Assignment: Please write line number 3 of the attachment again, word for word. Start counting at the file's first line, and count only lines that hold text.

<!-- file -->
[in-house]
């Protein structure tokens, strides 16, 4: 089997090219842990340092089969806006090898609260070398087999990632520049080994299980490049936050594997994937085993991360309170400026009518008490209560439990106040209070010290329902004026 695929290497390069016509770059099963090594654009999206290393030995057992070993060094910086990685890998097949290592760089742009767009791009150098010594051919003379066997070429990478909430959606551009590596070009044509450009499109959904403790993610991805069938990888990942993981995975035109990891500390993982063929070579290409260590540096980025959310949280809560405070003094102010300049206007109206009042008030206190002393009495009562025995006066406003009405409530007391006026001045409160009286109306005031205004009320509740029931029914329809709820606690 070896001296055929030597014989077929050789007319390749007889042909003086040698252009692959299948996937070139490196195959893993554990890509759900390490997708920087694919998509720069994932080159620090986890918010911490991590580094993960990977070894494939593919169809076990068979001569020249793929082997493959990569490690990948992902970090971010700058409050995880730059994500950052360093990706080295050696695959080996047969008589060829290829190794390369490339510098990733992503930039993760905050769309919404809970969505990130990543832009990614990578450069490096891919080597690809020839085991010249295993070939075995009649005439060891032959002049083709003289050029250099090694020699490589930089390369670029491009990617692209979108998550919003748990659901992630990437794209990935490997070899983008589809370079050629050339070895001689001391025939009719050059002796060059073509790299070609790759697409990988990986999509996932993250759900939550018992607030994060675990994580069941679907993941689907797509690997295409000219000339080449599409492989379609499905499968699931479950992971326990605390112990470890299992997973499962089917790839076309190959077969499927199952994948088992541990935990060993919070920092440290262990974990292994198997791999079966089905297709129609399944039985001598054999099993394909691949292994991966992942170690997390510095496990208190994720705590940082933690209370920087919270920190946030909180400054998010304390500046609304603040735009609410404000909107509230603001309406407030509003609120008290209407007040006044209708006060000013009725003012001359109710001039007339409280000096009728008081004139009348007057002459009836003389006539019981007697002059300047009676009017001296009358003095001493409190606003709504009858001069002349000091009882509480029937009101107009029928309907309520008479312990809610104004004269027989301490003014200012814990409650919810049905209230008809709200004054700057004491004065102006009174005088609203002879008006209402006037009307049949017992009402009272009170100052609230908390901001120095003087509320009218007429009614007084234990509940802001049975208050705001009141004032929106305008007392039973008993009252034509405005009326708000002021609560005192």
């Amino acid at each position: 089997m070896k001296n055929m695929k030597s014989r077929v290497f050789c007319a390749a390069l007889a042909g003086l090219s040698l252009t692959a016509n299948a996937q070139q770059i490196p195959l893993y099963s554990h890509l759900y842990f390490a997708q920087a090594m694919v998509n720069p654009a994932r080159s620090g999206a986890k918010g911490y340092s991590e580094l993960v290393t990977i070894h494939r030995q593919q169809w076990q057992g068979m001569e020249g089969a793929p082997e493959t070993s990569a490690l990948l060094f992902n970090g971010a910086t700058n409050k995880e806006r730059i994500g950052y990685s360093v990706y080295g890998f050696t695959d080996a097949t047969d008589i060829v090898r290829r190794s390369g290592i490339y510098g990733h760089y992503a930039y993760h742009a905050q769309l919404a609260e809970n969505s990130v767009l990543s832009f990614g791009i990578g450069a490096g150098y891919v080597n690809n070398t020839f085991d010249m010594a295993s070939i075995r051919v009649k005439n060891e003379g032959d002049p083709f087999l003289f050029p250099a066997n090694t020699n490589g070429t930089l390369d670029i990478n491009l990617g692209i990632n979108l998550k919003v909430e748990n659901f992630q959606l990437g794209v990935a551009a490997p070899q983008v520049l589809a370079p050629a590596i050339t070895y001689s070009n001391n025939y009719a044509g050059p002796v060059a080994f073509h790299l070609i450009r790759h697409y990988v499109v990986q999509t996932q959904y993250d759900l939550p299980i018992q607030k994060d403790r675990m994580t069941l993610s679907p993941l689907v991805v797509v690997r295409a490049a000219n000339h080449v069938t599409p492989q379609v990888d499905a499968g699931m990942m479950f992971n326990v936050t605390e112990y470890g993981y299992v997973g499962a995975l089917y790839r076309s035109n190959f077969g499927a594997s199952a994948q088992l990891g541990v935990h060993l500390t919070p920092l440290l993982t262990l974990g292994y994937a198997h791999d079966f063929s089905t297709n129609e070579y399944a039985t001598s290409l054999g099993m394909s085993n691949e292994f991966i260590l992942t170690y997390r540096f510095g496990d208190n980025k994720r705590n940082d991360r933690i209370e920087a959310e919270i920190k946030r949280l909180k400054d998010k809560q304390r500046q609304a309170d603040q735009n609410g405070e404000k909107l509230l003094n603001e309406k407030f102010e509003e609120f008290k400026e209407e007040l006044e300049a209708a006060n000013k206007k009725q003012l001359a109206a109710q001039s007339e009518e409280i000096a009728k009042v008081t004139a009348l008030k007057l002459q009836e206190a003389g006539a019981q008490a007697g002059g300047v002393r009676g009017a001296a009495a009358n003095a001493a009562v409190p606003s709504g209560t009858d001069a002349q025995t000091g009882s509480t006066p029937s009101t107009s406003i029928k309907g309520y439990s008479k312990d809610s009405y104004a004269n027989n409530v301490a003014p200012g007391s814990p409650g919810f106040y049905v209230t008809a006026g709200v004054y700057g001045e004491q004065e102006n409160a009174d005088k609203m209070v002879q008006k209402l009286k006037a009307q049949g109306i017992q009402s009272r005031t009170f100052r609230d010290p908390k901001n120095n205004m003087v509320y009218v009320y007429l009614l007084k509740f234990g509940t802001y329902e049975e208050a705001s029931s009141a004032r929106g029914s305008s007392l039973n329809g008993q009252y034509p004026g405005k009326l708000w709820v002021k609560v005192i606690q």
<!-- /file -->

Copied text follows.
């Amino acid at each position: 089997m070896k001296n055929m695929k030597s014989r077929v290497f050789c007319a390749a390069l007889a042909g003086l090219s040698l252009t692959a016509n299948a996937q070139q770059i490196p195959l893993y099963s554990h890509l759900y842990f390490a997708q920087a090594m694919v998509n720069p654009a994932r080159s620090g999206a986890k918010g911490y340092s991590e580094l993960v290393t990977i070894h494939r030995q593919q169809w076990q057992g068979m001569e020249g089969a793929p082997e493959t070993s990569a490690l990948l060094f992902n970090g971010a910086t700058n409050k995880e806006r730059i994500g950052y990685s360093v990706y080295g890998f050696t695959d080996a097949t047969d008589i060829v090898r290829r190794s390369g290592i490339y510098g990733h760089y992503a930039y993760h742009a905050q769309l919404a609260e809970n969505s990130v767009l990543s832009f990614g791009i990578g450069a490096g150098y891919v080597n690809n070398t020839f085991d010249m010594a295993s070939i075995r051919v009649k005439n060891e003379g032959d002049p083709f087999l003289f050029p250099a066997n090694t020699n490589g070429t930089l390369d670029i990478n491009l990617g692209i990632n979108l998550k919003v909430e748990n659901f992630q959606l990437g794209v990935a551009a490997p070899q983008v520049l589809a370079p050629a590596i050339t070895y001689s070009n001391n025939y009719a044509g050059p002796v060059a080994f073509h790299l070609i450009r790759h697409y990988v499109v990986q999509t996932q959904y993250d759900l939550p299980i018992q607030k994060d403790r675990m994580t069941l993610s679907p993941l689907v991805v797509v690997r295409a490049a000219n000339h080449v069938t599409p492989q379609v990888d499905a499968g699931m990942m479950f992971n326990v936050t605390e112990y470890g993981y299992v997973g499962a995975l089917y790839r076309s035109n190959f077969g499927a594997s199952a994948q088992l990891g541990v935990h060993l500390t919070p920092l440290l993982t262990l974990g292994y994937a198997h791999d079966f063929s089905t297709n129609e070579y399944a039985t001598s290409l054999g099993m394909s085993n691949e292994f991966i260590l992942t170690y997390r540096f510095g496990d208190n980025k994720r705590n940082d991360r933690i209370e920087a959310e919270i920190k946030r949280l909180k400054d998010k809560q304390r500046q609304a309170d603040q735009n609410g405070e404000k909107l509230l003094n603001e309406k407030f102010e509003e609120f008290k400026e209407e007040l006044e300049a209708a006060n000013k206007k009725q003012l001359a109206a109710q001039s007339e009518e409280i000096a009728k009042v008081t004139a009348l008030k007057l002459q009836e206190a003389g006539a019981q008490a007697g002059g300047v002393r009676g009017a001296a009495a009358n003095a001493a009562v409190p606003s709504g209560t009858d001069a002349q025995t000091g009882s509480t006066p029937s009101t107009s406003i029928k309907g309520y439990s008479k312990d809610s009405y104004a004269n027989n409530v301490a003014p200012g007391s814990p409650g919810f106040y049905v209230t008809a006026g709200v004054y700057g001045e004491q004065e102006n409160a009174d005088k609203m209070v002879q008006k209402l009286k006037a009307q049949g109306i017992q009402s009272r005031t009170f100052r609230d010290p908390k901001n120095n205004m003087v509320y009218v009320y007429l009614l007084k509740f234990g509940t802001y329902e049975e208050a705001s029931s009141a004032r929106g029914s305008s007392l039973n329809g008993q009252y034509p004026g405005k009326l708000w709820v002021k609560v005192i606690q």